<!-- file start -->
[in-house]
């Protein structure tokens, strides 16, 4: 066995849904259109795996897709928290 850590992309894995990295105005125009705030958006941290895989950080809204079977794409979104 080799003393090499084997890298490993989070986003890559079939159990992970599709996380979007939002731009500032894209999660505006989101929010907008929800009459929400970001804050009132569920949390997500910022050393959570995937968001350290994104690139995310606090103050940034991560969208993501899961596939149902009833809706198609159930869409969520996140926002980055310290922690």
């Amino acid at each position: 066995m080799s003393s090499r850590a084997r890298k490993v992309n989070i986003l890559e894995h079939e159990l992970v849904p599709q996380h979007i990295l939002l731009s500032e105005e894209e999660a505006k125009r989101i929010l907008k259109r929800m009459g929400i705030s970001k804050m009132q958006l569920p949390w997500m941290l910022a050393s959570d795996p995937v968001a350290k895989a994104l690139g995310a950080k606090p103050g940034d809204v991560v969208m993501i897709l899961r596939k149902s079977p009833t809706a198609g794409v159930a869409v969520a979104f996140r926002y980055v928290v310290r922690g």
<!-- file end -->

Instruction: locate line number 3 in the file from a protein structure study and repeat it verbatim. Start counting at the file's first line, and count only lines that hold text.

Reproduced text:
């Amino acid at each position: 066995m080799s003393s090499r850590a084997r890298k490993v992309n989070i986003l890559e894995h079939e159990l992970v849904p599709q996380h979007i990295l939002l731009s500032e105005e894209e999660a505006k125009r989101i929010l907008k259109r929800m009459g929400i705030s970001k804050m009132q958006l569920p949390w997500m941290l910022a050393s959570d795996p995937v968001a350290k895989a994104l690139g995310a950080k606090p103050g940034d809204v991560v969208m993501i897709l899961r596939k149902s079977p009833t809706a198609g794409v159930a869409v969520a979104f996140r926002y980055v928290v310290r922690g």